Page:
Here are some other tax issues that affect mutual fund investors.
Table of Contents
Other pages in this guide deal with specific types of mutual fund dividends. Here is some additional general information about these dividends.
Most mutual funds allow you to reinvest your dividends, and many investors choose to do so. When you have your dividends reinvested you’re treated the same as if you received the dividend in cash and then used that money to buy additional shares. That means two things:
- You’ll report the same income from a reinvested dividend as you would from a dividend you received in cash.
- The reinvestment is an additional purchase, causing an increase in the cost basis of your overall holdings in the mutual fund.
Mutual fund companies and brokers are now required to track the basis of mutual fund shares purchased after 2011. Be sure not to overlook the increase in basis resulting from dividend reinvestments that occurred before 2012.
Reports you’ll receive
From time to time during the year you may receive statements concerning activity in your mutual fund account. Your official tax reports normally arrive in January or February, and consist of one or more of the following items:
- Form 1099-DIV, reporting most types of dividends, including dividends that represent interest.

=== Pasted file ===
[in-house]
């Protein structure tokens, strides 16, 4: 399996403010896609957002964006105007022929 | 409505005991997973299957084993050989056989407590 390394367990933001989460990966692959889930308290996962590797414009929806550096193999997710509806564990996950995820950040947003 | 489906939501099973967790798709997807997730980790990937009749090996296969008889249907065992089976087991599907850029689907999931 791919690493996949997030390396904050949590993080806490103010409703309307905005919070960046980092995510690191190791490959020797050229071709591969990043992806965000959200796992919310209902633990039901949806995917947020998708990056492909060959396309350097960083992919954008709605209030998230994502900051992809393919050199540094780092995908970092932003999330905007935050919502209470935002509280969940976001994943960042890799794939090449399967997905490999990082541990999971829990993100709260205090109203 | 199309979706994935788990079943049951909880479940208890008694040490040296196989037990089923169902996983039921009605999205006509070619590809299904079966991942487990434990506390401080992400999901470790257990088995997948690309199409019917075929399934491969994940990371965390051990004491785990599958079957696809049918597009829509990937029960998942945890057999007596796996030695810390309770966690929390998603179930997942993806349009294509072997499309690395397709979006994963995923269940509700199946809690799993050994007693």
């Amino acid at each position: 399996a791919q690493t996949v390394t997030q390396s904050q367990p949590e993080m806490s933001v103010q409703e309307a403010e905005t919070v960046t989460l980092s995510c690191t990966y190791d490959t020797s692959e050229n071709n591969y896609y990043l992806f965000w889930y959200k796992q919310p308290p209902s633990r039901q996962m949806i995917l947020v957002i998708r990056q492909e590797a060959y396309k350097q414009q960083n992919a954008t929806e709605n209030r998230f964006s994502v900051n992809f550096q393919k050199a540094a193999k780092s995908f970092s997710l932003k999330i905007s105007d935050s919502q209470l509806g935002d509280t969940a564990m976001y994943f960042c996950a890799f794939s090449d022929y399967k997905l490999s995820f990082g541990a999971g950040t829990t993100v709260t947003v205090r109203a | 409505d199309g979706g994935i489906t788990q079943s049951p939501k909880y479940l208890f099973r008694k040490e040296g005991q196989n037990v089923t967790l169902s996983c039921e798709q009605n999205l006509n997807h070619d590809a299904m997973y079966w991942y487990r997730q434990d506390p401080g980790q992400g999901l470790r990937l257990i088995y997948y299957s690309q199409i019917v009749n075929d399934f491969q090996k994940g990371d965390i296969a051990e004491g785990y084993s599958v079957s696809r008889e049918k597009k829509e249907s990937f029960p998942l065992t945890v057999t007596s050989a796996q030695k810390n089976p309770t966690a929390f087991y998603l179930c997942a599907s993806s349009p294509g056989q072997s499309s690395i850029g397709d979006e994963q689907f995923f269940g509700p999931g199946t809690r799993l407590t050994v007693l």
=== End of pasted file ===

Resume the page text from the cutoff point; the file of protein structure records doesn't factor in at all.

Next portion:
- A tax report from the mutual fund company or your broker providing additional information, such as the portion of exempt interest that comes from different states.
- Form 2439, used in the rare occasions when a mutual fund makes an “allocation” of capital gain instead of distributing it to shareholders.
Form 1099-DIV won’t necessarily look like the official IRS form. Companies are allowed to provide “substitute” forms, which may be printed on the same page as other information you receive from your mutual fund or broker.
Note: Exempt bond funds previously reported tax-exempt interest distributions on Form 1099-INT, but this item now appears on Form 1099-DIV.
There’s a special rule you should be aware of if you receive dividends in January. Mutual funds are permitted to treat certain January dividends as if they were paid in the previous year. It may seem like a mistake when the mutual fund reports this income as if you received it in December of the previous year. It’s not a mistake, though, just a special feature of the way the tax law treats mutual funds.